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'Battle of the Sexes' is a fine time capsule comedy, and not really about the tennis

Emma Stone and Steve Carell in the film "Battle of the Sexes." [Fox Searchlight Pictures.]
Emma Stone and Steve Carell in the film "Battle of the Sexes." [Fox Searchlight Pictures.]
Published Sep. 25, 2017

In 1973, tennis champion Billie Jean King joined a two-ring circus with hustler Bobby Riggs, billed as a Battle of the Sexes amid the women's liberation movement. Fifty million Americans watched the pop spectacle on TV.

Only a few knew the circus included a third ring.

King's lesbian awakening behind the hoopla is romanticized in Battle of the Sexes, starting with casting Academy Award winner Emma Stone as the tennis great. Stone is terrific, easy to cheer. She's feisty but a bit softer around the edges than King deserves. Another Oscar nomination is certain.

Throw in Steve Carell's uncanny impersonation of Riggs and a stellar supporting cast and Battle of the Sexes has the makings of fine time capsule comedy, an extraordinary sports happening even by today's wired standards.

But it was never really about the tennis. Knowing the King-Riggs outcome or noticing obvious body doubles swinging racquets doesn't diminish the movie's effect. Directors Jonathan Dayton and Valerie Faris (Little Miss Sunshine) play fair with the era's chauvinism yet seriously alter King's sexual awakening.

Her lover's name and occupation are changed after King's palimony issues with the real woman, her former secretary. That affair began two years before the Riggs match, less movie-romantic than love at first clip with a hairdresser nymph (Andrea Riseborough) while preparing for Riggs. It's creative license feeling genuine in the moment, erotic and spontaneous.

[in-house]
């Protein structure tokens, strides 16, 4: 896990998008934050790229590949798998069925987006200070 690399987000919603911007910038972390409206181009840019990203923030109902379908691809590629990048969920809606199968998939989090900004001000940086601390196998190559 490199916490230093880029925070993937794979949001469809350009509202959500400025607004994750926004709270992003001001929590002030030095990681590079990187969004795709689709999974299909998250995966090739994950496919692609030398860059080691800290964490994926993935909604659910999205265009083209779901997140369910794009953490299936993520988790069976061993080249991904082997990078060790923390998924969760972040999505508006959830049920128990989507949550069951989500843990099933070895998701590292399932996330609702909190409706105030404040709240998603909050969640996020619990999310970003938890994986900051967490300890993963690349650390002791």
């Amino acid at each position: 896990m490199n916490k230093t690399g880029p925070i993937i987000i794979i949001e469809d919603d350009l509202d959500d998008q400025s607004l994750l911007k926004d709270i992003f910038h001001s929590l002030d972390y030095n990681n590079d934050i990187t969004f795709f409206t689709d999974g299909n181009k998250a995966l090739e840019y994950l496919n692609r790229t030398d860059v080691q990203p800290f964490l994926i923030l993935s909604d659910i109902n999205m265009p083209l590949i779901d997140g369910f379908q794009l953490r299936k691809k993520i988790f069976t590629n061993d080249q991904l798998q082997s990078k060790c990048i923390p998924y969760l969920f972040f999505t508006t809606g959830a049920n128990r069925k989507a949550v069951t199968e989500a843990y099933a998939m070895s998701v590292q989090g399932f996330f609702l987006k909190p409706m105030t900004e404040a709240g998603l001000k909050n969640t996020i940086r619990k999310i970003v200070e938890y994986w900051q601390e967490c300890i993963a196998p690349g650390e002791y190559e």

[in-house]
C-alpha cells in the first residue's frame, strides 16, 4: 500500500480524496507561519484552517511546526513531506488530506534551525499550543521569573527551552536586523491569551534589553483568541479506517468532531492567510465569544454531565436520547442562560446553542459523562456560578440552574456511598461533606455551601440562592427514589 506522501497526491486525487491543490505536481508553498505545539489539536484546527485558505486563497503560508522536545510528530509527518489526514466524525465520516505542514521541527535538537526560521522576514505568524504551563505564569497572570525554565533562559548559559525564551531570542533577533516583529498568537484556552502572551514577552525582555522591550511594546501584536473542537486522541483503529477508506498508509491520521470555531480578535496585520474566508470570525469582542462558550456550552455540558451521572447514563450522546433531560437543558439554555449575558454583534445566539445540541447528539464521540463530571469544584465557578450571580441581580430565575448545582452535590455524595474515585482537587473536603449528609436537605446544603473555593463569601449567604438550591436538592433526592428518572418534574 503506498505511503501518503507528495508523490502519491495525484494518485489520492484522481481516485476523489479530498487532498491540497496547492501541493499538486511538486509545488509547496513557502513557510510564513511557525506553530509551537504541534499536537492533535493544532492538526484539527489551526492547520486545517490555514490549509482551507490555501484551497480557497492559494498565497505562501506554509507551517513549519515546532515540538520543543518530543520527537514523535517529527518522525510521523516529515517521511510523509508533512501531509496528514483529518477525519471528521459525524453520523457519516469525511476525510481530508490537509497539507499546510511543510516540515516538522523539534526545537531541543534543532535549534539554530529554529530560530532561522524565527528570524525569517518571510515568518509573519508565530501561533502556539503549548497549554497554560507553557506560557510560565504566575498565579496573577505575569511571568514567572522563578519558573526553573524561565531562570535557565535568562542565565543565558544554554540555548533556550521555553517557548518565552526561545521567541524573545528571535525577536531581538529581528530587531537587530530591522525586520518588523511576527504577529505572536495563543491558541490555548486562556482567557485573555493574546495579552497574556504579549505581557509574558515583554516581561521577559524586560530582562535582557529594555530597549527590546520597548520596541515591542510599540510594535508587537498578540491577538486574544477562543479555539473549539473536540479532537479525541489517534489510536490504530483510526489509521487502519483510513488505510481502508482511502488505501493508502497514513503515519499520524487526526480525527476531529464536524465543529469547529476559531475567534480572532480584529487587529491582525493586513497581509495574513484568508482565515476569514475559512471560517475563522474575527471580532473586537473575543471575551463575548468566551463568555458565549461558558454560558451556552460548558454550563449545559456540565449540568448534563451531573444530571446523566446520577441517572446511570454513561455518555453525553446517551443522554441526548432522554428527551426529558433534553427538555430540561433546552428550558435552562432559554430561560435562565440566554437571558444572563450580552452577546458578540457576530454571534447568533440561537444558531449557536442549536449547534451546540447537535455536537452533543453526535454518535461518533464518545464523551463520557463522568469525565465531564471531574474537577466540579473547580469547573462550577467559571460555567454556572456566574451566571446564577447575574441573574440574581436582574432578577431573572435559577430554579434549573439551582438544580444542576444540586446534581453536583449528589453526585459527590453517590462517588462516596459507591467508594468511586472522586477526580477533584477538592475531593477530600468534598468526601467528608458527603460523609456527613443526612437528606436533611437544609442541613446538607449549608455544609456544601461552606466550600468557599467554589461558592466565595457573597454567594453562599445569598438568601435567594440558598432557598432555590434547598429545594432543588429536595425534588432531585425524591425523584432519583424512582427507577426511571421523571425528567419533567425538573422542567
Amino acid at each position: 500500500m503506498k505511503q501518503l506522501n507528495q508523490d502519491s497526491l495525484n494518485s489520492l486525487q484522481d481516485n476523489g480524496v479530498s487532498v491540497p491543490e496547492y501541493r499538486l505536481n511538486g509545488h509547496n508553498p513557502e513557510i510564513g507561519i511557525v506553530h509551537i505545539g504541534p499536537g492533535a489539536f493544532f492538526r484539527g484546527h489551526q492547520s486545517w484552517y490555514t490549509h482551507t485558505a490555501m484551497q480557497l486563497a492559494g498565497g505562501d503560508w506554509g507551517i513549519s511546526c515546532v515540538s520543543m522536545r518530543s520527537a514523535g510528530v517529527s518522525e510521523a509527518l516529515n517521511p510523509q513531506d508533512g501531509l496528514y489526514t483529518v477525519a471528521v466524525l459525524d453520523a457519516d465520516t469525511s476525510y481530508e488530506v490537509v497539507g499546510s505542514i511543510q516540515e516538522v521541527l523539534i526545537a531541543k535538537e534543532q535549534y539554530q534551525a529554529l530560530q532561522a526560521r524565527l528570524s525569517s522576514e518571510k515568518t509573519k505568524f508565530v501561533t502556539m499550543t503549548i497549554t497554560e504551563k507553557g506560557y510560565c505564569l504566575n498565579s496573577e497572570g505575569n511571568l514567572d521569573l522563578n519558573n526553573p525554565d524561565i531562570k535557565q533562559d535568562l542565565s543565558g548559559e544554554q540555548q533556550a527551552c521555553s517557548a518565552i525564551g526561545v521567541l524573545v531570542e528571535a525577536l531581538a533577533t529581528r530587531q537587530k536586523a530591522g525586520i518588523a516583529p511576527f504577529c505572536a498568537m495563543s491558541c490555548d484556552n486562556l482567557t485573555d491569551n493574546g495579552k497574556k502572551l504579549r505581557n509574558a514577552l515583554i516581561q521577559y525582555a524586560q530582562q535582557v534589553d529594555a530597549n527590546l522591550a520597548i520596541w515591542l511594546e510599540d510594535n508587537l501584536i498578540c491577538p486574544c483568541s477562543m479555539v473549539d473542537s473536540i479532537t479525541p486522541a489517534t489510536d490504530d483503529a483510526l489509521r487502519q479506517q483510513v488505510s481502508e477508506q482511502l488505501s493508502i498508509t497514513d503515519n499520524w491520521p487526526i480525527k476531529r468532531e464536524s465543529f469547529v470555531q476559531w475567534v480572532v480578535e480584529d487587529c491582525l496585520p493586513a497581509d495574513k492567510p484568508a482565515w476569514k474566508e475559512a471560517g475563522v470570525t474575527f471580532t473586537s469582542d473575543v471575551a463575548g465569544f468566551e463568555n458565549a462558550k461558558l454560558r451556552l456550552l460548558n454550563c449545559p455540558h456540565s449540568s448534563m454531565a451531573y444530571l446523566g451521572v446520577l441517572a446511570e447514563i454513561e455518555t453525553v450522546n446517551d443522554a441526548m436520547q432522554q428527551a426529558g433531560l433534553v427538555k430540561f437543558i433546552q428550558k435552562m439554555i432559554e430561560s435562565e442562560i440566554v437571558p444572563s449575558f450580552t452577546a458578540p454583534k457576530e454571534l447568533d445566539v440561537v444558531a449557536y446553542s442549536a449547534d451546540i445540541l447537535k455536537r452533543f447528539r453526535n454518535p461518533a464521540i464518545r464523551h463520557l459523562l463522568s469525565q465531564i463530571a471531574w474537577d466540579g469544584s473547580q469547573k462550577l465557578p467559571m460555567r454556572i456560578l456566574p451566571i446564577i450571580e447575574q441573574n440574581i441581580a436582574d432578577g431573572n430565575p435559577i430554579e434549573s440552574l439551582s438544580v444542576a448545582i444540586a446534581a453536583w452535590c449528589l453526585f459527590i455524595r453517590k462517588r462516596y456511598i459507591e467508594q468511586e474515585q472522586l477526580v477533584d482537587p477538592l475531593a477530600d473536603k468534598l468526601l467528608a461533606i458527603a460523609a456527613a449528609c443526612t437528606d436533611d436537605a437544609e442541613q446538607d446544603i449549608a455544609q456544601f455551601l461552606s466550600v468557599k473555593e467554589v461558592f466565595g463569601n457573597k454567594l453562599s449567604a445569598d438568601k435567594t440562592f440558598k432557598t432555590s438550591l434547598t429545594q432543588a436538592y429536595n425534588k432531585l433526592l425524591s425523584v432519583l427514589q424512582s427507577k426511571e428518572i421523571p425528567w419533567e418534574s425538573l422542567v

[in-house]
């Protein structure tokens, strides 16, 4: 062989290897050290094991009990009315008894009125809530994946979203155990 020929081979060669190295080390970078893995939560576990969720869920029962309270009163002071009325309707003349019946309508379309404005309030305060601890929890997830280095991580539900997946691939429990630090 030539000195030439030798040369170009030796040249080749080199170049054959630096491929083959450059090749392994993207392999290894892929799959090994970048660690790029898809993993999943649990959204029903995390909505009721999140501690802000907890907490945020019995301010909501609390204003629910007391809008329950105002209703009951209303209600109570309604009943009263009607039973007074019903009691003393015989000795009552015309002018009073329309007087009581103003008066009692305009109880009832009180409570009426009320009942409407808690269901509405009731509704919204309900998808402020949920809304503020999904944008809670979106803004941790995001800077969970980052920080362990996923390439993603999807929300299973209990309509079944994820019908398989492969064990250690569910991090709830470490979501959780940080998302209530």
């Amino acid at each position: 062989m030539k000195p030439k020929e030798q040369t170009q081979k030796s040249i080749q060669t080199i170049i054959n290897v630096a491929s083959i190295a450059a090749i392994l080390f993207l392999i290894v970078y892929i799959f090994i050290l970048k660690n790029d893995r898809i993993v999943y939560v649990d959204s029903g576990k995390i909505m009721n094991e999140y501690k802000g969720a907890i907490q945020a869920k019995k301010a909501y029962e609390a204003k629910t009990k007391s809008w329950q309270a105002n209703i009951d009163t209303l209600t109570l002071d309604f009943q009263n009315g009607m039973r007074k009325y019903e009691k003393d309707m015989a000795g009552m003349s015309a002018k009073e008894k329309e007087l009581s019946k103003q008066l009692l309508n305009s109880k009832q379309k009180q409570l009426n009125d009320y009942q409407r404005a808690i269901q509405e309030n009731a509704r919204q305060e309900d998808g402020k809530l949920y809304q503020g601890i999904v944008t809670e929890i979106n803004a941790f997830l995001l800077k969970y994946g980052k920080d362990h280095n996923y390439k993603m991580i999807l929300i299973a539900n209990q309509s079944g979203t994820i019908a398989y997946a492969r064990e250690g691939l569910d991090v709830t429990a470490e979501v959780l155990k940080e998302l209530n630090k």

By design or not, Simon Beaufoy's screenplay makes King's husband, Peter (Austin Stowell), into a willing cuckold, instantly aware of Billie Jean's infidelity and backing off. (In reality, they stayed married until 1987.) Stowell is given little to do, clearing the way for the movie's manufactured romance and Billie Jean's feud with tennis tour sexist Jack Kramer (Bill Pullman) to claim center stage.

That is, whenever Carell's Riggs doesn't want the spotlight. Unlike King's half of the story, Riggs' traits, faults and personal history mostly stick to the facts, some of which are still tough to believe. At 55, Riggs was a former Grand Slam champion, seniors tour winner and compulsive gambler, winning outrageous bets on tennis courts.

Carell captures Riggs' aura of distraction, as if pondering his next angle, and the desperation of someone needing to be famous again. He's cartoonish, but so was Riggs. A montage of the showman's ballyhoo streak, a corporate cash-in before his time, is a highlight of the movie.

There's fine work on the sidelines by Pullman, Sarah Silverman as King's co-founder of a women's pro tour and Alan Cumming as their uniform designer who senses Billie Jean's sexual conflict. Judy Becker's production designs are retro-perfect while Nicholas Britell's musical score is bolstered by classic pop; Crimson and Clover never sounded sexier.

Like real life, the movie loses some steam when the big match rolls around. Nothing on the court could match what led King and Riggs there and the same goes for Dayton and Faris' movie. Up to that point, Battle of the Sexes had me smiling wider more often than usual, winning at least one love.

Contact Steve Persall at or (727) 893-8365. Follow @StevePersall.